While reiterating that Santa Cruz is only a prototype today, and a consumer product that might come far out in the future will only improve, he also made the point that full 360 coverage for tracking isn't essential. "The number of times you [need full 360] is very, very, very small. We have a good sense of that, actually, what people are doing broadly. The space that they use on Rift. But there're certain contortions you can't get your body to make and I think what you'll see in Project Santa Cruz the demo is all the motions that you want to make, for the most part, you're good. It's not perfect, but it's only going to get better."
And finally, we of course needed to ask Nate about Rift, and how, if standalone mobile VR will have a positionally tracked option, Oculus thinks about the differences between mobile and PC-based headsets. For example, is the difference between those product lines tethered vs. untethered, or computing power? Nate said that it was all about compute power. "I mean, the differential between these two platforms is going to be substantial. These mobile compute devices versus PC compute devices. Carmack said in his talk today that PC horse power today is probably not coming to mobile. Moore's Law will run out and we will be on this two track path. Similarly, when it comes to [mobile], power is a big part of the constraint there. PC is going to continue to move forward. PC's are going to continue to push on. We're going to have flexibility in compute. We're going to have more flexibility in overall budget of these systems, we're going to have flexibility in mounting of trackers and sensors. We're going to have flexibility just in terms of developers bringing experiences to the ecosystem as quickly as possible, which PC is famous for."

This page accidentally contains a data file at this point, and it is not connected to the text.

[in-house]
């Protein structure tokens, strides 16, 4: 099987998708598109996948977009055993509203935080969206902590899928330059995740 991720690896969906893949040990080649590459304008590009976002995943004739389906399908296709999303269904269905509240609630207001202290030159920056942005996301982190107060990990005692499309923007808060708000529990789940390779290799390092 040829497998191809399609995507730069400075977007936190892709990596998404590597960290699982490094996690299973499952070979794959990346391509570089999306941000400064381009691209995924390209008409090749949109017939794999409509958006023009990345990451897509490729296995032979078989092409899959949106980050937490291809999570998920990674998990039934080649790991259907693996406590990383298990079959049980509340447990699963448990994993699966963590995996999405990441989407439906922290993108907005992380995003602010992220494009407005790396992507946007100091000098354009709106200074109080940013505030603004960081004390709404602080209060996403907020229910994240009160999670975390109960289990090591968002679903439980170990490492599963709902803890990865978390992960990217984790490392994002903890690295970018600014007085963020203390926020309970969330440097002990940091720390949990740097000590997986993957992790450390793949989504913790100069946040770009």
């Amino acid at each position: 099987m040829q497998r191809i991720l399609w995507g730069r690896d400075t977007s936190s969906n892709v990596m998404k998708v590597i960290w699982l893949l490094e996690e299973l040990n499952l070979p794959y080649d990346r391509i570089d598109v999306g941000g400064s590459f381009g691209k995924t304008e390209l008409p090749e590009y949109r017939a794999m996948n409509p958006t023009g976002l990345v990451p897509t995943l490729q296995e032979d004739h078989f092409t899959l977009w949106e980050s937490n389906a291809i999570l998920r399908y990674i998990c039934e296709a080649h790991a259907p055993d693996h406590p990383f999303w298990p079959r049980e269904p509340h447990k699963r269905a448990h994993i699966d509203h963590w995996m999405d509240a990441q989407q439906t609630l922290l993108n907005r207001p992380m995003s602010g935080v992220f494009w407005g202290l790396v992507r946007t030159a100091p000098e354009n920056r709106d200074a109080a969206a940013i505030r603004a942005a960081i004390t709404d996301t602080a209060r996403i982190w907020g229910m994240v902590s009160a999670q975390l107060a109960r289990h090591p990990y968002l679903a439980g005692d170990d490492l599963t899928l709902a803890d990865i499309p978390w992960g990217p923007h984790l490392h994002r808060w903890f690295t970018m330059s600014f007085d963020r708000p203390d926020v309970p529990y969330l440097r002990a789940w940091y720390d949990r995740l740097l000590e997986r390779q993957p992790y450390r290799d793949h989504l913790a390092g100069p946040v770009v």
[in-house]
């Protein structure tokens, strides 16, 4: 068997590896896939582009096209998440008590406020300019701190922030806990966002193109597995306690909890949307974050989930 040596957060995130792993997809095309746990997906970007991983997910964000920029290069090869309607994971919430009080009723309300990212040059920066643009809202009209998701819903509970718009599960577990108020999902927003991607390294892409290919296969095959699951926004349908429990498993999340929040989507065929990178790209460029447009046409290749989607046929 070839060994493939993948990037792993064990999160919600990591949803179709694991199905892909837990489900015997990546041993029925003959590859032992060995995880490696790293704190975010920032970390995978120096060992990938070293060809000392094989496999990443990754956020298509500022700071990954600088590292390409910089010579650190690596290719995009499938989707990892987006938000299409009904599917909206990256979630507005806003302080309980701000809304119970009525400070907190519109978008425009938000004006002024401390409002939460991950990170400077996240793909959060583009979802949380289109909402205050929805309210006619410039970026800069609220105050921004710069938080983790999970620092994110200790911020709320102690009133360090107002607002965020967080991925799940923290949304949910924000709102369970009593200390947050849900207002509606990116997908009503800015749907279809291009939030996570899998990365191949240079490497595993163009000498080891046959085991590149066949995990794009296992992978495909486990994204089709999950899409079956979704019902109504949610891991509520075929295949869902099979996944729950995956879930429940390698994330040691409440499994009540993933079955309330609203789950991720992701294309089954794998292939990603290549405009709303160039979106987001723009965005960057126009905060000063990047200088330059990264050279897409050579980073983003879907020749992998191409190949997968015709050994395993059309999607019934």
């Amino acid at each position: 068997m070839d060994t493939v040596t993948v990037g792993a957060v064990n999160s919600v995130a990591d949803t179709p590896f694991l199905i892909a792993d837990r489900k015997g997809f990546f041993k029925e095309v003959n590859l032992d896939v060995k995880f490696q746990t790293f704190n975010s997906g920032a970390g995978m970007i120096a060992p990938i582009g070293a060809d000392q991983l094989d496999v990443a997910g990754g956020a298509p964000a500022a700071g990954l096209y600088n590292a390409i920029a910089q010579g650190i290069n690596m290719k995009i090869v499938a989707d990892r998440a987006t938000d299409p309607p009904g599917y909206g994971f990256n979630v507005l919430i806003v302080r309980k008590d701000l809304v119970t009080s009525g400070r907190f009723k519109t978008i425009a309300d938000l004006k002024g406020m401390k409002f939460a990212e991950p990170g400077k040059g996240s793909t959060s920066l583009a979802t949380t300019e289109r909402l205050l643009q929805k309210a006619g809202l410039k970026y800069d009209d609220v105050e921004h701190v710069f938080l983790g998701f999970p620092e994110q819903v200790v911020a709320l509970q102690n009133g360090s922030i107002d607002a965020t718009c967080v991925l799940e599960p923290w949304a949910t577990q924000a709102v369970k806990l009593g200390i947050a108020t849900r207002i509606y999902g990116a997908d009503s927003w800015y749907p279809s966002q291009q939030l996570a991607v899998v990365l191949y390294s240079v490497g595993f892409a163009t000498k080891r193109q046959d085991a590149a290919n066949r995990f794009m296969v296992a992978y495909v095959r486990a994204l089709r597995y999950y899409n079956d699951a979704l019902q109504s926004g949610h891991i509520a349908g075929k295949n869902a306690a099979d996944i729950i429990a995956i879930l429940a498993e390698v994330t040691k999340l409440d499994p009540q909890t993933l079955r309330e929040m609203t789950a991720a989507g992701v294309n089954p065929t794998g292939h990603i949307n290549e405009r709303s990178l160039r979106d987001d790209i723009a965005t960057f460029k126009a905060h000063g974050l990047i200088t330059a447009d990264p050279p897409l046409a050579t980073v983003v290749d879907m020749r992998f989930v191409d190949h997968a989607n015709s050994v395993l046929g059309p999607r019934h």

And if standalone/mobile VR is going to achieve some feature parity with Rift, we wanted to know if better graphics was going to be enough for Rift 2 to be compelling, or if it needed to offer completely new experiences. "I don't think it has to be... it depends on how we frame up Rift 2. Rift 2 can be super compelling to people without being a totally new experience. There's space in the market today for a next generation VR headset with just higher resolution, wider FOV, potentially wireless, that appeals to these enthusiasts. No one's brought that product to market yet, maybe for a variety of reasons. I also think to your point, there's also a lot of appetite for a completely transformational experience that changes the game with new technologies. Bringing more of you in the experience or some of the stuff we've talked about with mixed reality. We're pushing forward on a lot of different vectors. We aren't talking about new Rift hardware today, but it's something myself, Brendan, and the PC team is working on all the time."
In terms of timing, we also asked Nate that if they weren't talking about Rift 2 at Oculus Connect 4, if that meant that it's further out than a Santa Cruz-based product. Unsurprisingly, we couldn't get a definitive answer on that topic: "That's a really good question that no one's asked me, but I don't think we have anything to share on that front."